However, statistically, all boats were headed in a more equitable direction when there was more progressivity in the tax structure. Since it has flattened out, income/wealth disparity has increased. In my opinion, this is a bad thing. I am saddened that I live in a country with a large portion of its citizens that doesn't really care about this.

Stan said...


Only this little, tiny response for the sake of peace.

You said, "Did you once hear me suggest everyone should make the same amount per hour and that would be fair - this is a classic straw man and one of the reasons it is unpleasant to discuss things with you at times."

Please note ... a strawman argument requires an argument. Here is what I wrote: "Since everyone is worth the same, everyone should make the same. Is that right? Is that biblical? Is that what you would vote for? Is that what you would enact if you were king? Are you thinking that the entire free market and capitalism thing should be done away with?" These are not arguments; they are questions. I was floating questions based on the ideas I could come up with to solve what I believed was a reasonable dilemma you raised. They were questions -- "What do you recommend?" -- not arguments -- "Apparently you believe ...". I thought your question was intriguing and I wondered what your remedy was. Nothing more.

Nothing more.

Anonymous said...

Agreed - a strawman argument requires an argument but I never stated or implied you made an argument.

Prior to actually making a straw man argument, the straw man must first be set up.

How does one set up a straw man?

"The Straw Man fallacy is committed when a person simply ignores a person's actual position and substitutes a distorted, exaggerated or misrepresented version of that position."

With all due respect, the following was not really a question "It seems as if the only answer is that everyone should make the same amount for the same number of hours worked." - a position that I never stated or implied and one that could not be well supported. It sounds very much like a distorted, exaggerated or misrepresented version of any reasonable position I might have stated on this issue.

Did you honestly think my stated position would be that a CEO, Pastor and Ball player should make the same $$ per hour and that was the answer to the "fairness" of taxation?

You could just have easily asked the question - what would be your solution to the income fairness issue?

In the end, if I understand where this discussion is left, you feel that the President deserves credit for setting up a tax structure where the rich have been burdened with a greater % of the tax share as that is what the opposition is demanding and you are perplexed why the opposition is claiming this is a bad thing.

My point is that the greater percentage of taxes is due to the fact that they are taking in a higher percentage of the income. This is the only way that their individual tax bills can go down while their % of the tax burden has gone up. Since I believe that the income disparity that exists in the US today is down right immoral - I would see a widening disparity as a bad thing. I am also extremely disappointed that it is such an outspoken man of faith that has enacted policy that has increased this disparity in favor of the very wealthy. I suspect you would find this an inaccurate look at what the President has done.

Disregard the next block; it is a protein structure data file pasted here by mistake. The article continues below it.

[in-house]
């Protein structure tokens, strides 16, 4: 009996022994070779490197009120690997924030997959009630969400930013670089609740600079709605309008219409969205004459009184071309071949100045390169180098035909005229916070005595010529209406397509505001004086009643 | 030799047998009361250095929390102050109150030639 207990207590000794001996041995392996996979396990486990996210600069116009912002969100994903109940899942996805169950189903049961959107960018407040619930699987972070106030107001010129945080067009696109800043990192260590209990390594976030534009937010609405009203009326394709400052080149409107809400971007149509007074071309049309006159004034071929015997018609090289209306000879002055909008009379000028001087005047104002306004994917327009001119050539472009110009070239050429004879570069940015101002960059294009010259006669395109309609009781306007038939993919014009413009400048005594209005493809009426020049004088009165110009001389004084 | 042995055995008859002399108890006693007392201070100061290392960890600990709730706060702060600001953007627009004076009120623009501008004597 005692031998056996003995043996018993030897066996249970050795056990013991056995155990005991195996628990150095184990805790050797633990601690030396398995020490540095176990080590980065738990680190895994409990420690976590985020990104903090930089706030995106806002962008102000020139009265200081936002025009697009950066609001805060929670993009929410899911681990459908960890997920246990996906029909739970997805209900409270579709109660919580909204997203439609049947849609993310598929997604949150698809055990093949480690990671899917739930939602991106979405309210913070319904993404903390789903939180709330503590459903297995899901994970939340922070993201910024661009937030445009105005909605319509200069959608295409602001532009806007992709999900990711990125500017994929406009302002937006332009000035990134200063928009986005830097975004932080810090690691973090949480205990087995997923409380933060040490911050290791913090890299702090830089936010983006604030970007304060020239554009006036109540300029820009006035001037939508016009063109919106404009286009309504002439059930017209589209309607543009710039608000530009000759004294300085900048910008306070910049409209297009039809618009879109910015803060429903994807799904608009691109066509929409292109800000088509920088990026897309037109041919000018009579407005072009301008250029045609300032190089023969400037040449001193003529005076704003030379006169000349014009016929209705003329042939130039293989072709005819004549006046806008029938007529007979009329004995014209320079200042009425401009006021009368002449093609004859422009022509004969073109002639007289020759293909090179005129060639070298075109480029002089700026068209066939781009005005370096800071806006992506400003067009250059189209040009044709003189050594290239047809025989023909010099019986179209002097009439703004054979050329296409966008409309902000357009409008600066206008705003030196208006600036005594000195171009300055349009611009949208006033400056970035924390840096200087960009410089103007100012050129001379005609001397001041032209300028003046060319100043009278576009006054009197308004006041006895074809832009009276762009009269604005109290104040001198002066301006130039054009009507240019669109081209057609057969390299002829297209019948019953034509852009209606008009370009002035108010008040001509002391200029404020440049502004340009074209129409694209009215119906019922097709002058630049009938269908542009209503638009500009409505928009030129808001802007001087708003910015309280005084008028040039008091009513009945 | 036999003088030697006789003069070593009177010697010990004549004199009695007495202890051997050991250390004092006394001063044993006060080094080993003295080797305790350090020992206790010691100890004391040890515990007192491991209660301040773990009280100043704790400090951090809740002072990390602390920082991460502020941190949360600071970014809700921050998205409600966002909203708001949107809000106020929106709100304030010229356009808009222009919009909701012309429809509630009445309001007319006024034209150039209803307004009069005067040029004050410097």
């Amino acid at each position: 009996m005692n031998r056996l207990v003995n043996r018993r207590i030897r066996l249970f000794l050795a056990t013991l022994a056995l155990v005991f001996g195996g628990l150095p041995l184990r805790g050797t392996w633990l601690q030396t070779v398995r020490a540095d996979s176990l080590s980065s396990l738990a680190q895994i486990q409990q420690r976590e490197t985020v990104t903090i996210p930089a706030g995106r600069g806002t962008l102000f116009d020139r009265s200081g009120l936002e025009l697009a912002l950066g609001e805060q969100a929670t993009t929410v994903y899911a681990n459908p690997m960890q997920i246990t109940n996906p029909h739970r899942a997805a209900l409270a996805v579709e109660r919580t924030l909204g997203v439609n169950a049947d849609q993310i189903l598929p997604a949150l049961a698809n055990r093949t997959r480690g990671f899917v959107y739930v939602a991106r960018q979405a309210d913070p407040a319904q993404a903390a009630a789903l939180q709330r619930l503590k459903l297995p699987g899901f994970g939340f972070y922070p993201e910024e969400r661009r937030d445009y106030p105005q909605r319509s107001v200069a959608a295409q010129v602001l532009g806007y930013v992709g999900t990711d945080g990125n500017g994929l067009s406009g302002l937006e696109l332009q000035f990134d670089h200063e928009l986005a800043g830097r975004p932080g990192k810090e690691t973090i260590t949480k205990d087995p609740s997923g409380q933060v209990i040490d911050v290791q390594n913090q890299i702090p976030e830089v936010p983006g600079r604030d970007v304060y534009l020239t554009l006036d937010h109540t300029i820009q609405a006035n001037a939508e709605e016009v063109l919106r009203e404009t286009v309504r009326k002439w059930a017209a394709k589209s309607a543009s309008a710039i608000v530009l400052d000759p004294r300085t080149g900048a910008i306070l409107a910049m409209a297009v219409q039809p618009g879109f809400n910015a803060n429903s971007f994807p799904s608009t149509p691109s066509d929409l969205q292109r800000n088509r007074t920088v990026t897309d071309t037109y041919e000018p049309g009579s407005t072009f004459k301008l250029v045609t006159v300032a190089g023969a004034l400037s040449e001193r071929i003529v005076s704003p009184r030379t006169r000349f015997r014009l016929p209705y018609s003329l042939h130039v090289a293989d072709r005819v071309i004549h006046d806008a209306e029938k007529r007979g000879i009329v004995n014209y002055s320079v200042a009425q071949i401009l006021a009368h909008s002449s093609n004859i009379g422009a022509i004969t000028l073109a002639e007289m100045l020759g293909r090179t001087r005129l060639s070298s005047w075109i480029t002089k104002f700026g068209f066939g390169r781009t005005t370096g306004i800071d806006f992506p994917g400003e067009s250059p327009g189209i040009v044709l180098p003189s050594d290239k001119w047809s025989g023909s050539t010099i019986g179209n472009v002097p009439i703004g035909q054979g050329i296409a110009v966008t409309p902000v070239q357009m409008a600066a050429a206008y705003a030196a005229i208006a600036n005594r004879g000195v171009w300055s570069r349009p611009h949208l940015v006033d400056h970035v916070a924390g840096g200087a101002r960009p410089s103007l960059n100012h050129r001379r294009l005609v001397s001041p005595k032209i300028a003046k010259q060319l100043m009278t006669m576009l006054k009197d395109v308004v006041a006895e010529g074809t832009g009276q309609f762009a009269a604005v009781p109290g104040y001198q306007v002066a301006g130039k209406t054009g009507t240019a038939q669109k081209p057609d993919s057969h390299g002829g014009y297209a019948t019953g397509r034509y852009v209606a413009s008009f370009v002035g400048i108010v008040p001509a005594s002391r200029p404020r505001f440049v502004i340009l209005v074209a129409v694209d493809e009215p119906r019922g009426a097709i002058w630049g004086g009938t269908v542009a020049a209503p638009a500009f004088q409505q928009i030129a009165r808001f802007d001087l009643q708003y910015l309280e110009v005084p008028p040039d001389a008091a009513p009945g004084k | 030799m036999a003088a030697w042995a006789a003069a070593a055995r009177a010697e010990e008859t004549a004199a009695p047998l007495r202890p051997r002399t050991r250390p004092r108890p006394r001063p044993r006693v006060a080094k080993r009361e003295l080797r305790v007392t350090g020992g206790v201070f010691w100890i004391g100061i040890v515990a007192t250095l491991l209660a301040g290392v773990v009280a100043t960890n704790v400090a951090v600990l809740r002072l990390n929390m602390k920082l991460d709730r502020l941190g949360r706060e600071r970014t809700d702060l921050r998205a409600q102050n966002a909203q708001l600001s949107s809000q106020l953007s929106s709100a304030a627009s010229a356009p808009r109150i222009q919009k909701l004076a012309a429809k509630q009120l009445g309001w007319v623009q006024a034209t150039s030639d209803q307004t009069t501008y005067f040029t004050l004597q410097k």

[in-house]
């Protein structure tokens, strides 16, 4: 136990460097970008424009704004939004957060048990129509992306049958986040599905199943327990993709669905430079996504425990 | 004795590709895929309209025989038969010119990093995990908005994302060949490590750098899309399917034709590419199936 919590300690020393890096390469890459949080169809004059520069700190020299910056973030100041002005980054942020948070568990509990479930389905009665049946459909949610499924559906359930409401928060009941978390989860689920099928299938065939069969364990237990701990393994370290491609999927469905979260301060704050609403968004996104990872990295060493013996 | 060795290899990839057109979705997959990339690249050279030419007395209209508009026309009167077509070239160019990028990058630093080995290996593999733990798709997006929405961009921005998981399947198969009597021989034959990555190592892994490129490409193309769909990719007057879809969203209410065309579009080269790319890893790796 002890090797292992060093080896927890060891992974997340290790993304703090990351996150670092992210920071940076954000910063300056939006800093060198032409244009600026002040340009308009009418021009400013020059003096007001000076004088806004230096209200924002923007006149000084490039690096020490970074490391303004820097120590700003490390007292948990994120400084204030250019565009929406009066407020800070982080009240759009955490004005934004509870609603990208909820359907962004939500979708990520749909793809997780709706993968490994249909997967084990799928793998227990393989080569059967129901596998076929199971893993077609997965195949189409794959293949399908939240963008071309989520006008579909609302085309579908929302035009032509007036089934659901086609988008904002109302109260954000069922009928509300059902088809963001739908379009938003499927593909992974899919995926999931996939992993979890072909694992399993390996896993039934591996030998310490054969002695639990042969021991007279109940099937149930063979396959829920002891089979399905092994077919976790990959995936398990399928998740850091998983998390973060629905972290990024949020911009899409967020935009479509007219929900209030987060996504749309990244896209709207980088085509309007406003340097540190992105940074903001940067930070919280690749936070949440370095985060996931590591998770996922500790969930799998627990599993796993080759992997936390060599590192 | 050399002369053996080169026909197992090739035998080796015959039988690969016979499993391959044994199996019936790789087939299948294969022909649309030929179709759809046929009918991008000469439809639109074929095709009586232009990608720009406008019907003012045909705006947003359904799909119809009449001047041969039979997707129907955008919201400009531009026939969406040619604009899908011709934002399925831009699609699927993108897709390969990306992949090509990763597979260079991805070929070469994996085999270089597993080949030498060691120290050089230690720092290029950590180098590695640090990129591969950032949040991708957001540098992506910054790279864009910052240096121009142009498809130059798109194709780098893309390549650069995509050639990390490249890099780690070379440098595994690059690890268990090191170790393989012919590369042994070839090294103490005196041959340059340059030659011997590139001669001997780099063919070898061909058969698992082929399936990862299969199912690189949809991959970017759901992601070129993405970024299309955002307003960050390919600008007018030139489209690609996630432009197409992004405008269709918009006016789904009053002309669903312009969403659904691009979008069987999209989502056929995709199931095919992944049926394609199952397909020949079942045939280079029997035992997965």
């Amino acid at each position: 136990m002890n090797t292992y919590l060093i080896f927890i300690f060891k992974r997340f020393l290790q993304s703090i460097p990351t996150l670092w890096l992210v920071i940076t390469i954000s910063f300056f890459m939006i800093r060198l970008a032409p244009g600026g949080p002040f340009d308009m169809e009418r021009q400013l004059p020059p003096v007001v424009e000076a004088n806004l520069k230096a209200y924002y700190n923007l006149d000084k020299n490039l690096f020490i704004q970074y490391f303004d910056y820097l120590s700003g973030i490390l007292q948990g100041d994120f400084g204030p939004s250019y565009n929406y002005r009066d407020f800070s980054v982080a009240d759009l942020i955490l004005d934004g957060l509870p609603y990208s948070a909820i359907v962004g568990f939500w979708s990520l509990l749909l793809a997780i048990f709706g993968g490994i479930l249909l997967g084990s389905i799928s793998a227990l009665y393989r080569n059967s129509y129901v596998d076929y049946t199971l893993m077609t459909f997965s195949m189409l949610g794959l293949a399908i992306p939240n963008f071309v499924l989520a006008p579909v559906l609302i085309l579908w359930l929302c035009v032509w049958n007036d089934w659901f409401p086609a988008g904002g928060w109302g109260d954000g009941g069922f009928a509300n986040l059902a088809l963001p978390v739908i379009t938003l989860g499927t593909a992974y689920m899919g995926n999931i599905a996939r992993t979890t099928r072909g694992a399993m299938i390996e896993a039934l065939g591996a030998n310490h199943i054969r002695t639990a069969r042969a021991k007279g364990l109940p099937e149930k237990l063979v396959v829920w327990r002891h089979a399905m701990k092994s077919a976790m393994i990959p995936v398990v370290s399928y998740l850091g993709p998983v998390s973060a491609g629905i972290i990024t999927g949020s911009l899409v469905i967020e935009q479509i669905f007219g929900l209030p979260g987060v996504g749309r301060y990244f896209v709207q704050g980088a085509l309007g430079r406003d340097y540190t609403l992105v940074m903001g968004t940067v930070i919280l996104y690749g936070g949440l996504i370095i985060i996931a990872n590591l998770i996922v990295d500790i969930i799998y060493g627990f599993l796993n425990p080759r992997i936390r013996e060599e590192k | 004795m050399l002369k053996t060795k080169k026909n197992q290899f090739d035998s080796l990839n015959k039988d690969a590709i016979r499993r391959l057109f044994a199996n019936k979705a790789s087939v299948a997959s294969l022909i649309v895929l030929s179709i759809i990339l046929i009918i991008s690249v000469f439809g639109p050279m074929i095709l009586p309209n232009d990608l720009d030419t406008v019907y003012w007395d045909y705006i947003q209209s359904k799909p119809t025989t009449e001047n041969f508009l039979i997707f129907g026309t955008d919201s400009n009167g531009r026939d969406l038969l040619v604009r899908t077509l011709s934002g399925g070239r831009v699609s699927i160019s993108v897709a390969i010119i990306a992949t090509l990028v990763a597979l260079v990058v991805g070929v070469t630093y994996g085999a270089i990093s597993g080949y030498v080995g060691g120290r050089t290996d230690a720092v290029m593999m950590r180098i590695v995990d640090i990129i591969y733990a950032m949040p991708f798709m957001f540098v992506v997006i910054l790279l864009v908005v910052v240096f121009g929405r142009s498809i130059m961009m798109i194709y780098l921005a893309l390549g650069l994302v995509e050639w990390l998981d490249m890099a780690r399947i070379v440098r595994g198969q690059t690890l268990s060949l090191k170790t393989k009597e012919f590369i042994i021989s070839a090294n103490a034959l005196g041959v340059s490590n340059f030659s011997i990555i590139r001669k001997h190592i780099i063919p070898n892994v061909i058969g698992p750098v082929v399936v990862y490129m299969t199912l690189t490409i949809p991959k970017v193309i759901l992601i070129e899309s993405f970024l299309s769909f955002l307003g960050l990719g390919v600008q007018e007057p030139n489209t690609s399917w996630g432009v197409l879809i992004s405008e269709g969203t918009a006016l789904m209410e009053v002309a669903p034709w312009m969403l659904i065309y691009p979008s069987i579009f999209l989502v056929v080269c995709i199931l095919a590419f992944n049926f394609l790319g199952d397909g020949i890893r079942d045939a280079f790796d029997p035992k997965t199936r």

Why do I care so much? Contrary to what you might think - I don't get irritated because I am simply a Bush-hater - I get irritated because I am a voter in a Democracy and as such am part of the government. I get irritated because I am one who put the man in office whose policy decisions have so egregiously favored the wealthy. I live with sorrow and regret because of it. The best I can image to do at this point is challenge other Christians to look at this through eyes less focused on "political sides" and more on how God would want us to respond to a time where greed and wealth are dictating what is right.

George W. Bush (March 2002): "The growing divide between wealth and poverty, between opportunity and misery, is both a challenge to our compassion and a source of instability. We must confront it."

I contend how he "confronted" it worsened the growing divide and demonstrated our lack of compassion.

Plutarch: "An imbalance between rich and poor is the oldest and most fatal ailment of all republics."

Plato: "The form of law which I propose would be as follows: In a state which is desirous of being saved from the greatest of all plagues -- not faction, but rather distraction -- there should exist among the citizens neither extreme poverty nor, again, excessive wealth, for both are productive of great evil . . . Now the legislator should determine what is to be the limit of poverty or of wealth."

Andrew Greeley: "It should be no surprise that when rich men take control of the government, they pass laws that are favorable to themselves. The surprise is that those who are not rich vote for such people, even though they should know from bitter experience that the rich will continue to rip off the rest of us. Perhaps the reason is that rich men are very clever at covering up what they do."

How do I think God confronted this inevitable disparity in the society/government system he established with the Israelites? Leviticus 25!

The question is how can we find a modern day application of this principle.

Stan said...


I showed that the richest folks in America are paying the highest amount of taxes. I also showed that this condition has increased since 1987. You've denied that you're in favor of "take from the rich to give to the poor", but seem to argue that by taxation the government should do just that. That's what it looks like.

So, what kind of scale would you consider fair? The top 1% are paying 25% of their income in taxes. You would recommend ___? The top 25% are shouldering 85% of the tax burden. You would recommend ___?